Aging in Place
What's a NORC?
NORC—short for naturally occurring retirement community—is a demographic term used to describe a community that, while not originally built for seniors, is home to a significant proportion of older residents.
Since the first NORC program was launched in 1986 (in New York City), NORC program development has proliferated nationally. Learn more by reading the 9 Frequently Asked Questions about NORCs.
- Carol Levine: Getting Ready for Medicare’s New ID Cards: What Providers and Beneficiaries Need to Know and Do
- United Hospital Fund Transfers Ownership of Model Website to NYS Office for the Aging to Help Senior-Serving Community Organizations be More Strategic and Effective
- Carol Levine: Can a Medicare Beneficiary Assigned to Observation Services Appeal the Decision?
- Fredda Vladeck: Better Partnerships for Better Health
- United Hospital Fund Awards Grants Totaling $125,000 to Improve Health Services in New York City
United Hospital Fund’s Aging in Place Initiative was established in 1999 to foster the development of new models of care supporting the health and well-being of older people living in the community.
The Aging in Place Initiative, active until mid-2017, conducted community, program, and policy analyses; fostered partnerships of health care, social service, and housing organizations; and facilitated the development of innovative model programs to support the expansion and improvement of New York City's aging services, including its NORC Program efforts. While New York was the focus of this work, its impact and relevance have been national.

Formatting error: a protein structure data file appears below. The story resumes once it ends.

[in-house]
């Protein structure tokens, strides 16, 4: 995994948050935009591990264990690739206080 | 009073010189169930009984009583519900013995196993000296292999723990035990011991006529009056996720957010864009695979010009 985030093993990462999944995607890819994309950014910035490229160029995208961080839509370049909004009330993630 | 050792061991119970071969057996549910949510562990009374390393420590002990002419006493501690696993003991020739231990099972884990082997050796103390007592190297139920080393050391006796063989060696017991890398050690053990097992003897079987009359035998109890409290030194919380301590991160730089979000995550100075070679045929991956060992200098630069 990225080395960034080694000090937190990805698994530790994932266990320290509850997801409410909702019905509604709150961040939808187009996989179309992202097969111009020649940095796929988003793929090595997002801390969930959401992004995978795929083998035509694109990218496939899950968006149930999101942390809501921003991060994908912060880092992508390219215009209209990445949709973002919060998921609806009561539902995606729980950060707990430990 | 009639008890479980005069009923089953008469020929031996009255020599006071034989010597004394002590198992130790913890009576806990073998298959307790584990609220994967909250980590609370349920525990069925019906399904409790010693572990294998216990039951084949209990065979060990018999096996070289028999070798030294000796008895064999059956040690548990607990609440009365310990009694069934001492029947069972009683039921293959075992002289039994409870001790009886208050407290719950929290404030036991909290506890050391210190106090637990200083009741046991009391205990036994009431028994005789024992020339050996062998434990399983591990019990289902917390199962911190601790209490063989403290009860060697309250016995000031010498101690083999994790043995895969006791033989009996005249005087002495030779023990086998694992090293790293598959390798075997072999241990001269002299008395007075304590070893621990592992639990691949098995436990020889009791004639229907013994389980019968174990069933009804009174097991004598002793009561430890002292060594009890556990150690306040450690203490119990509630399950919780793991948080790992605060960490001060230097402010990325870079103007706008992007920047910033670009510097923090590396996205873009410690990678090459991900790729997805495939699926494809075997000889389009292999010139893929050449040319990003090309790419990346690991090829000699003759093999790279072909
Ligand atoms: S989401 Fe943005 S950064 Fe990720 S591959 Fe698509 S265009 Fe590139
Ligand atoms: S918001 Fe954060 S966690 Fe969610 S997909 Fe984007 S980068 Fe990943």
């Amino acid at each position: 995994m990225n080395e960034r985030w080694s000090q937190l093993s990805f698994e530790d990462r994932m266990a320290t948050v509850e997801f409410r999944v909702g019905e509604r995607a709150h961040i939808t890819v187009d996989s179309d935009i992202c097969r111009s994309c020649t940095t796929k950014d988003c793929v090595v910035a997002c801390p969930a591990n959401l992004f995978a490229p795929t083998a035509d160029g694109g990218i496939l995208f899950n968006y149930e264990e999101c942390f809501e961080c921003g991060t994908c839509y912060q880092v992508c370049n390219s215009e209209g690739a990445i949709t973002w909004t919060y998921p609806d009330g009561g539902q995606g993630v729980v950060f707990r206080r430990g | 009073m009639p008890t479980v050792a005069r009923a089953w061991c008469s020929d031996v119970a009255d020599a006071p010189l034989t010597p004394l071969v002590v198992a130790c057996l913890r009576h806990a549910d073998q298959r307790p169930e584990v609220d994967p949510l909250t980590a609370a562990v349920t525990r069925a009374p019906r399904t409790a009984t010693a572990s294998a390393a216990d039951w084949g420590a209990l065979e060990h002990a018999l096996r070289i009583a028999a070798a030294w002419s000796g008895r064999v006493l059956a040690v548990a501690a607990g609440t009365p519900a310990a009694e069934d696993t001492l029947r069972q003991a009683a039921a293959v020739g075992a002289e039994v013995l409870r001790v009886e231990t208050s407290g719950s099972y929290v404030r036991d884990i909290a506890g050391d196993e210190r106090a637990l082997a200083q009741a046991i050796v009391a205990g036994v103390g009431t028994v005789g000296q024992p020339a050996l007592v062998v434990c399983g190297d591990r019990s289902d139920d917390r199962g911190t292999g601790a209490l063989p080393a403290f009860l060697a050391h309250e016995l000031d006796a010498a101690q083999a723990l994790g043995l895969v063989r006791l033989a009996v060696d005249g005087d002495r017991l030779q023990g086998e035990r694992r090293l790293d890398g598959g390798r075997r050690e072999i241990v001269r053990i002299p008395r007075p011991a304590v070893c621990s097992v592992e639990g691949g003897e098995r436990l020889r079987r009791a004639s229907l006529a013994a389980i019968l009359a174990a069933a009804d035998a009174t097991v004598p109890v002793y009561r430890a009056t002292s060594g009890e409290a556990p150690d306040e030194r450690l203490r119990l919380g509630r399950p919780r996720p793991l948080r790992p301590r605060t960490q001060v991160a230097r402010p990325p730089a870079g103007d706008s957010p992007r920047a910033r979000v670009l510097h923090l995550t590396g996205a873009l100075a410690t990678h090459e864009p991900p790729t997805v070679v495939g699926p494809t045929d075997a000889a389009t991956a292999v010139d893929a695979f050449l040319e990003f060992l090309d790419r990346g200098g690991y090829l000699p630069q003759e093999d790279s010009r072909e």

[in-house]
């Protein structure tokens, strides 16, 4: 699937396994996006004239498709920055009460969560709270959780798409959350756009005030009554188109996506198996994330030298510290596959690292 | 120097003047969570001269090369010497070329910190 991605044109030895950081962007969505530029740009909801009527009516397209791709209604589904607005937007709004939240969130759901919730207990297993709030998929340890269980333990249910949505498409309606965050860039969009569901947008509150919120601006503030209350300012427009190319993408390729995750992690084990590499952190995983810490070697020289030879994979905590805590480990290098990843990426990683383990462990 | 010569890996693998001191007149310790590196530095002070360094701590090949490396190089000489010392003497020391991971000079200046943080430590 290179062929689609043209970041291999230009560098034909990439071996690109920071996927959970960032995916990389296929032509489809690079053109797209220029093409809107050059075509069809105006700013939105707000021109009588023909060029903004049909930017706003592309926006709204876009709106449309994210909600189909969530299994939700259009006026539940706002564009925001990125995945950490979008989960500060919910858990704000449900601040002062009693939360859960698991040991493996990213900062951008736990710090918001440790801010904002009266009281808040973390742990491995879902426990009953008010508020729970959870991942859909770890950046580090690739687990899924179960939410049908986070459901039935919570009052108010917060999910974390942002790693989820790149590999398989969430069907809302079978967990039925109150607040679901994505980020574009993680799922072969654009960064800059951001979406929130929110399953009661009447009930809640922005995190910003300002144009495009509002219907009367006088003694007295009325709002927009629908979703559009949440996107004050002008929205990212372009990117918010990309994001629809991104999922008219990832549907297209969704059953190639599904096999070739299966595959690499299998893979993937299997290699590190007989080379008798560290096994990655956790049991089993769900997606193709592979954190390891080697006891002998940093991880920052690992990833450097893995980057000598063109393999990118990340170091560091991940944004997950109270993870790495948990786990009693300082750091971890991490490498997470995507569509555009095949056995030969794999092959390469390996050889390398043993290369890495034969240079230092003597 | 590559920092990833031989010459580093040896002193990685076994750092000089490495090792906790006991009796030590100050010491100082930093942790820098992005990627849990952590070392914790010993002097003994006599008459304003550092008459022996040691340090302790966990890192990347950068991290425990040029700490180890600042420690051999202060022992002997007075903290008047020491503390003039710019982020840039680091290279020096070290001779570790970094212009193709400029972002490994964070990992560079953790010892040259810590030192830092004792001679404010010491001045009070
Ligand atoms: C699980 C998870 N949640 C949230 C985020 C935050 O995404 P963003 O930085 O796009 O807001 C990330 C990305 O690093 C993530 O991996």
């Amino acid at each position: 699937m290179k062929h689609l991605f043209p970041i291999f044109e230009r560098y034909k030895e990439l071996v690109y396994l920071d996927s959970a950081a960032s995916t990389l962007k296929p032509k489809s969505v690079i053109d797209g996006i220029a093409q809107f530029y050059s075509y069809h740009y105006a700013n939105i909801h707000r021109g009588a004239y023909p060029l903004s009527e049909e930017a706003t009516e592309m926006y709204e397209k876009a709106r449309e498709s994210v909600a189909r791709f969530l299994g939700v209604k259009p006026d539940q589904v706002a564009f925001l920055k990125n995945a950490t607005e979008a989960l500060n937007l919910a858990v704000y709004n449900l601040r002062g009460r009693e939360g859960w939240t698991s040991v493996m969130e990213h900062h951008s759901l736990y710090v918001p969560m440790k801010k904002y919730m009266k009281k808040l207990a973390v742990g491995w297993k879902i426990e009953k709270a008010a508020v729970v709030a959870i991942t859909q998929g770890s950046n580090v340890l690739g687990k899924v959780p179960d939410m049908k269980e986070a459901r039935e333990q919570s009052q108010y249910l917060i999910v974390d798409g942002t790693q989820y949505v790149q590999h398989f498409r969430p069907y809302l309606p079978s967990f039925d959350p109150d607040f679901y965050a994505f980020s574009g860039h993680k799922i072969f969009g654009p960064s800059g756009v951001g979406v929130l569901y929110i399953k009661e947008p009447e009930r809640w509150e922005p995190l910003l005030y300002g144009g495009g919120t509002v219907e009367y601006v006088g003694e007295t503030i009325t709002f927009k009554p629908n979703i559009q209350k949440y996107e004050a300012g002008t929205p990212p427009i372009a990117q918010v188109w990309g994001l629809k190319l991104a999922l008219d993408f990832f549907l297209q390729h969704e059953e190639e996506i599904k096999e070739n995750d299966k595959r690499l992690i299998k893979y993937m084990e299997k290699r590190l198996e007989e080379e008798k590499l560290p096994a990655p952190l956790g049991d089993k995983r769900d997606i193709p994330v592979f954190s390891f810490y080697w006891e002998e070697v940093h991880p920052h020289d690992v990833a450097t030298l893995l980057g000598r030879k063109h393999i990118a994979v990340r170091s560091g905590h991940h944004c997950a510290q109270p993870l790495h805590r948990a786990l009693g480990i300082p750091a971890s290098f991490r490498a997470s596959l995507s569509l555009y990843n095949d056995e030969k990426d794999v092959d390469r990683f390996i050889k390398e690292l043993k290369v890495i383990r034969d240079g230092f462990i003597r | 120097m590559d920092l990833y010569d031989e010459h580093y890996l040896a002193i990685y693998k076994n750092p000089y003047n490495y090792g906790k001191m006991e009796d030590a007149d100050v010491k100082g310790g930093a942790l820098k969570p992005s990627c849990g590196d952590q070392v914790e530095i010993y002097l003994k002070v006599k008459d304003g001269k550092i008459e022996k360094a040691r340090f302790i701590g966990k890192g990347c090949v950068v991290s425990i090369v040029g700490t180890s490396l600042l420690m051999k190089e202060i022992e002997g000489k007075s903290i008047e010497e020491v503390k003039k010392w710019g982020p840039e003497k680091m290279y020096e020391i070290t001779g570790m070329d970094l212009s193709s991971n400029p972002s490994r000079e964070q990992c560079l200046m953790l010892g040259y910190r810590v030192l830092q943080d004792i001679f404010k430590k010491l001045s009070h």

The initiative comprised several programs:
Health Indicators helped NORC programs improve the health of older adults in their communities by addressing three common health issues—heart disease, diabetes, and falls—through data collection, targeted interventions, and the development of best practices.
NORC Blueprint, a website launched in 2008, supported NORC program planners, managers, funders, and policymakers by defining guiding principles, identifying elements of successful programs, and providing tools for program development, management, and sustainability.
Together on Diabetes-NYC was an innovative model program operating from 2012 to 2015, which developed and tested a diabetes community control project targeting New York City seniors. Its focus on older adults already diagnosed with diabetes distinguished this initiative from most of the work tackling diabetes across the nation.
Contact: Deborah Halper
Resources for family caregivers and health care providers are available at our Next Step in Care website.